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  • Architecture and the Ethics of Authenticity
  • Tom Spector (bio)

Architecture and the Ethics of Authenticity

Silos, mills, sheds, and refineries: Across most of Oklahoma’s gently rolling prairie countryside these artistically uninformed structures often provide the only vertical punctuation to a landscape otherwise made of mostly horizontal lines. One of the pleasures of teaching architecture here is to participate in the intellectual progress of students—many of whom hail from rural areas and have traveled little—as they eventually come to regard these structures with much the same admiration expressed for them some eighty years ago by Le Corbusier in his rallying polemic against the arbitrariness of nineteenth-century architecture: Vers Une Architecture.1 Like Le Corbusier, many of my students would have their work emulate these structures’ unselfconscious formal muscularity, frank materiality, and technological pragmatism—aesthetic qualities that emerge indirectly from having only usefulness in mind. Most students would gladly trade in whatever cultural élan they gain along the way in studio, during summer semesters in Europe, or in architectural history class for the ability to create work with such qualities, and I wouldn’t disagree with them.

The yearnings of today’s students to capture the authority of unselfconscious design emerge from a different, and more radical, sense of the arbitrary than Le Corbusier confronted. In place of what in hindsight appears to be the relatively narrow problem of the arbitrariness of the prevailing style and the backwardness of taste, they experience aesthetic pursuit itself as arbitrary. When pushed to answer: “Why this form? Why this material?” Le Corbusier would have cited the pressing, inescapably rational logic of contemporary technology, industrial production, and the Zeitgeist coalescing to not merely permit, but to require, a modern approach to architecture. [End Page 23] Though architects found these ideas to be adequately motivating for many years, these justifications eventually proved to be hollow. Instead of providing worthy goals and ideals, the belief in the necessity and the transformative effects of modernism turned out mainly to legitimize only another set of aesthetic preferences. As culture critic Virginia Postrel heralds with undisguised pleasure, “Modern design was once a value-laden signal—a sign of ideology. Now it’s just a style, one of many possible forms of personal aesthetic expression.”2 All that is left after giving up on the quest to “get it right” in the metaphysically and ontologically strong sense is to “get it right—for me.” Although aesthetic pursuit is still considered an important facet of a fully human existence, it is primarily as a form of individual pleasure taking and self-discovery, not as a vehicle for societal improvement.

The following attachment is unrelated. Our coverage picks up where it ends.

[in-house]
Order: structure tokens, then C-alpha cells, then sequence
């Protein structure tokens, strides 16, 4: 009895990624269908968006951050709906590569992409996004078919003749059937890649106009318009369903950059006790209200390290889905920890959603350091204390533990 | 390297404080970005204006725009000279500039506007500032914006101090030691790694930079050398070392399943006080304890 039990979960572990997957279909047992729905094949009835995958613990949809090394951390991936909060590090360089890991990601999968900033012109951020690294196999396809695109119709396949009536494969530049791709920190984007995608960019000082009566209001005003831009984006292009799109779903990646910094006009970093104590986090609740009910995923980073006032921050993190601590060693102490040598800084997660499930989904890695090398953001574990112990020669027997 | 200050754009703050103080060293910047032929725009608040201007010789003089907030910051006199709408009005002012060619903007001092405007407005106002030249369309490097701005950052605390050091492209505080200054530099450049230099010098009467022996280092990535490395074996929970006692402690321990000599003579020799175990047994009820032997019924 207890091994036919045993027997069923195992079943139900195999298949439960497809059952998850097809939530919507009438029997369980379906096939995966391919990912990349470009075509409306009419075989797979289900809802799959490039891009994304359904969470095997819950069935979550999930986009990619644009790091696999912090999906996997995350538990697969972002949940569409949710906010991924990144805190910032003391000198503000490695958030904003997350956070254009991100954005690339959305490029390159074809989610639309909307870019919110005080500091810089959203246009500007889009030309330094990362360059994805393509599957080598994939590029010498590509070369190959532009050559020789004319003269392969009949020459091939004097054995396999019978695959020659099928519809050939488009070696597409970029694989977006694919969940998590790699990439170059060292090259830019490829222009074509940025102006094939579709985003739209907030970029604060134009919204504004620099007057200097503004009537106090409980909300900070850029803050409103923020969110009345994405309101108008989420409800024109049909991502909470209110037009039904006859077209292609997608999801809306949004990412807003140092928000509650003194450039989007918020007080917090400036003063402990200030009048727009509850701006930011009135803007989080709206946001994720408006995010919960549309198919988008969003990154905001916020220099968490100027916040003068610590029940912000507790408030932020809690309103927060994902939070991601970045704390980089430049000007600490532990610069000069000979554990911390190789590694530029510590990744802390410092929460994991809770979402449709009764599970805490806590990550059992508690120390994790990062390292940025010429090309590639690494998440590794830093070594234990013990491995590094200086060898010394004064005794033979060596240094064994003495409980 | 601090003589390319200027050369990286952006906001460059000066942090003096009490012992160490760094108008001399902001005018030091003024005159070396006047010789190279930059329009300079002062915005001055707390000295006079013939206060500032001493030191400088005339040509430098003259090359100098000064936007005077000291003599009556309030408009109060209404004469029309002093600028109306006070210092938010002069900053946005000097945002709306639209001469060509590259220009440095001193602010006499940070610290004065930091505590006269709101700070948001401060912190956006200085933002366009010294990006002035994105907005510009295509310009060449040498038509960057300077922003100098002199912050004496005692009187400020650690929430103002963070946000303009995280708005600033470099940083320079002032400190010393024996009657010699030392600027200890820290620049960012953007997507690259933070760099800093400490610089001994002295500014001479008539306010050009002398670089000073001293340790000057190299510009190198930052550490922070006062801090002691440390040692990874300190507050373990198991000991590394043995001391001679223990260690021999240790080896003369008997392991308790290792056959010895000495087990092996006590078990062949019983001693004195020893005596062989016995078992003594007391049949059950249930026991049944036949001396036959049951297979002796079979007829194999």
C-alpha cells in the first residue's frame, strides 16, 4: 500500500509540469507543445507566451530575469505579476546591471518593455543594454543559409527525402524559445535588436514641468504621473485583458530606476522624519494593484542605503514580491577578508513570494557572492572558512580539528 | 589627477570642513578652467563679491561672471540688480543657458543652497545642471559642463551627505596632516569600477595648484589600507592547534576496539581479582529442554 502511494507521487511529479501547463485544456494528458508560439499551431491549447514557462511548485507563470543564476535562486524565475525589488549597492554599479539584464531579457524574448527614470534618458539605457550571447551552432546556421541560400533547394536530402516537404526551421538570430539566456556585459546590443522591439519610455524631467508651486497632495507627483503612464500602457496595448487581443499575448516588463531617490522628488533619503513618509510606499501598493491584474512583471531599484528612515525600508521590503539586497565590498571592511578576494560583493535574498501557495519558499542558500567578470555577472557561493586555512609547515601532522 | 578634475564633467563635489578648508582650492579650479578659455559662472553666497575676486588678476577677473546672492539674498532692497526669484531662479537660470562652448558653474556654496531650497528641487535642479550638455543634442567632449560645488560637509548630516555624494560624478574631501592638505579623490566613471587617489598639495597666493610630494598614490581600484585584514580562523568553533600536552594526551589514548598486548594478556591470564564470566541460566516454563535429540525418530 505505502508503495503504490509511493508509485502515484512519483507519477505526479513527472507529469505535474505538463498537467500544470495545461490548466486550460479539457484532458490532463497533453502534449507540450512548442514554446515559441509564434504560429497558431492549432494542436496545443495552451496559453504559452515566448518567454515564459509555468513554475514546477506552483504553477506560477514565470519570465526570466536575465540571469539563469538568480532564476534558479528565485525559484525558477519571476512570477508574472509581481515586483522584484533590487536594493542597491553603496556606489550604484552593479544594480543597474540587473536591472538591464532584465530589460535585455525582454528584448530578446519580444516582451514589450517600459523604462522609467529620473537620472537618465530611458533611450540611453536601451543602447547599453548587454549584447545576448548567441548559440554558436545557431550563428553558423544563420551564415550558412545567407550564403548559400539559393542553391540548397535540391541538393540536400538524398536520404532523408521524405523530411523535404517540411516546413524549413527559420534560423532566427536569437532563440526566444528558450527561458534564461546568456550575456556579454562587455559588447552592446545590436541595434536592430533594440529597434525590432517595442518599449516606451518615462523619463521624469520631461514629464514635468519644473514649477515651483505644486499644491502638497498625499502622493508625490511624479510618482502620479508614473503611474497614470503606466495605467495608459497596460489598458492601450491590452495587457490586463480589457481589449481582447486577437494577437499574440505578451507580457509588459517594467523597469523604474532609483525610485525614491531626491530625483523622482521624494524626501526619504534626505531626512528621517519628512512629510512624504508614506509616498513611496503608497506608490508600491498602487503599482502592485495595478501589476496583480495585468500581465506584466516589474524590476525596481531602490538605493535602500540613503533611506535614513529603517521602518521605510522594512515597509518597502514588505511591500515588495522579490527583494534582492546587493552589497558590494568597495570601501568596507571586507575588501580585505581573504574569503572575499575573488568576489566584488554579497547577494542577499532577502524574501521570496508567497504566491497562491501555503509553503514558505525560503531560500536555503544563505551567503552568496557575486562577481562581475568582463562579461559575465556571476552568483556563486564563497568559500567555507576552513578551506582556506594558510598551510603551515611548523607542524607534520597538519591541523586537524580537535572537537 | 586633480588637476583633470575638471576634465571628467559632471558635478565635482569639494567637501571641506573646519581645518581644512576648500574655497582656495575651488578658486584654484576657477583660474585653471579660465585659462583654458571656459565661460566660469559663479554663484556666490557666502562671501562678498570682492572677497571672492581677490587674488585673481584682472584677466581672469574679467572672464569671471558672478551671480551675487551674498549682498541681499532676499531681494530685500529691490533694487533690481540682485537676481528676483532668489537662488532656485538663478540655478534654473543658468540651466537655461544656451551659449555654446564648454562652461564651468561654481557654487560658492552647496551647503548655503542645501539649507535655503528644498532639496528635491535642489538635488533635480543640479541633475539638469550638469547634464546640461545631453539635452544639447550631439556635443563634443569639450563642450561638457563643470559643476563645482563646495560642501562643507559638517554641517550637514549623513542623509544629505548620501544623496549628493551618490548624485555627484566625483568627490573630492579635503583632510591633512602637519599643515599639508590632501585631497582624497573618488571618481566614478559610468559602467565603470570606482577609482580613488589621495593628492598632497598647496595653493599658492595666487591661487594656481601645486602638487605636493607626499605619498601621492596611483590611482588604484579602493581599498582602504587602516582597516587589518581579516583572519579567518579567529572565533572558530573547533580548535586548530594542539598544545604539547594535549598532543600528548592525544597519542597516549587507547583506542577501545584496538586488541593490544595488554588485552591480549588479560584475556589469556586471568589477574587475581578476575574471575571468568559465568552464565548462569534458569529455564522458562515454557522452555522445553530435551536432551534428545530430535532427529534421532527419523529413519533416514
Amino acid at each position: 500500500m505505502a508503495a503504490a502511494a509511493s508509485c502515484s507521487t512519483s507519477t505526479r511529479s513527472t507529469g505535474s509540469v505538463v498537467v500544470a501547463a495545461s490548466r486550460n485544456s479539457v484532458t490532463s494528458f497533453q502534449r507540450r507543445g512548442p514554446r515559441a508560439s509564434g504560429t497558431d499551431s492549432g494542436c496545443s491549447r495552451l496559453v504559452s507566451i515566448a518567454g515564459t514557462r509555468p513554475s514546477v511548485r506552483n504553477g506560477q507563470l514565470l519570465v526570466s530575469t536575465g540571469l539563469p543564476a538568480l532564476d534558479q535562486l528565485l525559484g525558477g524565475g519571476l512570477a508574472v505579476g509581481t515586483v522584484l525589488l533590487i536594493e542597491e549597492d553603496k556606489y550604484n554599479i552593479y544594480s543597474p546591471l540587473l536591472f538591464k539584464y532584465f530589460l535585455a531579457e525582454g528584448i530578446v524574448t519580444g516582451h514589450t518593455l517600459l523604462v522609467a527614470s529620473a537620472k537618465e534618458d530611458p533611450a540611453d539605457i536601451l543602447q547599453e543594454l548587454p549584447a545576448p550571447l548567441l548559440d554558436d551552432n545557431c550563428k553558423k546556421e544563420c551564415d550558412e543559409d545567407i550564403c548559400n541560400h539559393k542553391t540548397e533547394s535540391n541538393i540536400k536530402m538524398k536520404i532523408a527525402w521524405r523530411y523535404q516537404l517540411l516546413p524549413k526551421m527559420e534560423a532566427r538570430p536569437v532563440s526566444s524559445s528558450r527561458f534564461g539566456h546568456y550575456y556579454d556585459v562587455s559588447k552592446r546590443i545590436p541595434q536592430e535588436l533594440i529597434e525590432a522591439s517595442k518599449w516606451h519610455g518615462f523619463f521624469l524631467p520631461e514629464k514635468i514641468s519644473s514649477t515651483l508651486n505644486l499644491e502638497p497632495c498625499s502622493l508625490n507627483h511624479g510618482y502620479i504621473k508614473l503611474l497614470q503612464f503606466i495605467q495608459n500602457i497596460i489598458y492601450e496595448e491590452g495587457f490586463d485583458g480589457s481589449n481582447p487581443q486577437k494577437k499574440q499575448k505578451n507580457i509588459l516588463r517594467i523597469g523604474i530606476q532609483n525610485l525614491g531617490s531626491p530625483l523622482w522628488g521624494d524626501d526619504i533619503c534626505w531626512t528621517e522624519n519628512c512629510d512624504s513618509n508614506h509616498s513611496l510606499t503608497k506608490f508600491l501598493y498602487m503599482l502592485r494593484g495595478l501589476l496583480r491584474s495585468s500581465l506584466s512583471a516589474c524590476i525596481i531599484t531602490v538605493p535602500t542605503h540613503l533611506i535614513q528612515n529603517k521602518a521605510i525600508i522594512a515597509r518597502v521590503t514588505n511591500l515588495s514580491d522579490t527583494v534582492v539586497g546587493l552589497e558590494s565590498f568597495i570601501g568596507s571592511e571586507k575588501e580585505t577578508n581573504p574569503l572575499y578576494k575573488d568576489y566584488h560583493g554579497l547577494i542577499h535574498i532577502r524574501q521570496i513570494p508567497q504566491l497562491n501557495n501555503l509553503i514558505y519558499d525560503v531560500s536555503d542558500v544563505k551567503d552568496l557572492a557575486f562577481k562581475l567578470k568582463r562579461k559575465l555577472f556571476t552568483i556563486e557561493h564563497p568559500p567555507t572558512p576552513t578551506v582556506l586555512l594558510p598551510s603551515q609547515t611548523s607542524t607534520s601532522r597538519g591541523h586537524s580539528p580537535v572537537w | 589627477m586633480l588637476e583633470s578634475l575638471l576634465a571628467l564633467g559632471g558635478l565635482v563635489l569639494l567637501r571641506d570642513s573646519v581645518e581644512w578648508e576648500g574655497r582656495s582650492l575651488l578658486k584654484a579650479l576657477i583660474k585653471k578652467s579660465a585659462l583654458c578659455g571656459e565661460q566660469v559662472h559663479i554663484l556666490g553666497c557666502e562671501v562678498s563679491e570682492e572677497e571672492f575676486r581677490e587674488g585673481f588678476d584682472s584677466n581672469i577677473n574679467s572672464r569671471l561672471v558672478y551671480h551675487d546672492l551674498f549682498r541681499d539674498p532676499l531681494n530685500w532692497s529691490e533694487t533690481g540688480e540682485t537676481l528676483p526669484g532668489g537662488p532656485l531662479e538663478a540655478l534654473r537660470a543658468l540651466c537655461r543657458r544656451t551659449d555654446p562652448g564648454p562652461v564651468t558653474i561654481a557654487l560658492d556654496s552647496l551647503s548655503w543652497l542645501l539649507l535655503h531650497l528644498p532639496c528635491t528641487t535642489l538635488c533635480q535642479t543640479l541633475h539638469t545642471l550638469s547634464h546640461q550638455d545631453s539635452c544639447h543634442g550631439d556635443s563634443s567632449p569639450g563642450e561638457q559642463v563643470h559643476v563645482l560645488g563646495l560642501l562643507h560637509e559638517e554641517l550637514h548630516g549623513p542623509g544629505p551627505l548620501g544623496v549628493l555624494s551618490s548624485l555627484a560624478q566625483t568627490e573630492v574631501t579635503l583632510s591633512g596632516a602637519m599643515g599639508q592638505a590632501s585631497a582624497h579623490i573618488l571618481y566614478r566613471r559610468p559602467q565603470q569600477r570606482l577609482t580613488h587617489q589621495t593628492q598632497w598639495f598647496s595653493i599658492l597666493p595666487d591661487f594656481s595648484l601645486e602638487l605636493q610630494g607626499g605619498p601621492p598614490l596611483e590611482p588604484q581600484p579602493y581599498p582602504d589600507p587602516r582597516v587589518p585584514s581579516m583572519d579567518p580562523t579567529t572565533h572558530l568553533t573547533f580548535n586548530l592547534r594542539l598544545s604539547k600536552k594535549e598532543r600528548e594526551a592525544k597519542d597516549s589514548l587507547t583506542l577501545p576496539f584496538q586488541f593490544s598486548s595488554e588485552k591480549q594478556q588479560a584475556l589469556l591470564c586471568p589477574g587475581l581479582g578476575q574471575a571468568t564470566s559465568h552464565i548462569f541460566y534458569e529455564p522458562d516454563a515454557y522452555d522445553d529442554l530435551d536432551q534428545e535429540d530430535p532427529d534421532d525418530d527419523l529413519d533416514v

Since aesthetic preference can no longer find cover behind such notions as progress or advancing human solidarity, to express oneself aesthetically these days is to be utterly exposed. This more radical sense of the arbitrariness of aesthetic preference has, of course, occurred within the context of the demise of positivism in all the arts: The idea of aesthetic progress has become sheer naïveté, vanity, nostalgia, or all three. We can no longer count on necessary beginning points, nor on convergence toward important ends. Movement occurs, surely, but it is rudderless at the same time it is willful. Arthur Danto perfectly diagnoses this radical sense of the arbitrary: “It is part of what defines contemporary art that the art of the past is available for such use as artists care to give it. What is not available to them is the spirit in which the art was made.”3 The safest response to the challenge “Why this form?” is “Why not? Do you have something better?” The Corbusian reply, “Because it is the correct form,”4 can no longer be given.

What remains after draining off a sense of common purpose and direction in one’s artistic work is that the expression of aesthetic vision through the art objects one creates for public display, if the object is truly the result of personal vision instead of the deliberate repackaging of popular taste, must ultimately be an attempt to advance one’s will. Form can no longer be good because it is heading us in the right direction, but only because...


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pp. 23-33
Launched on MUSE
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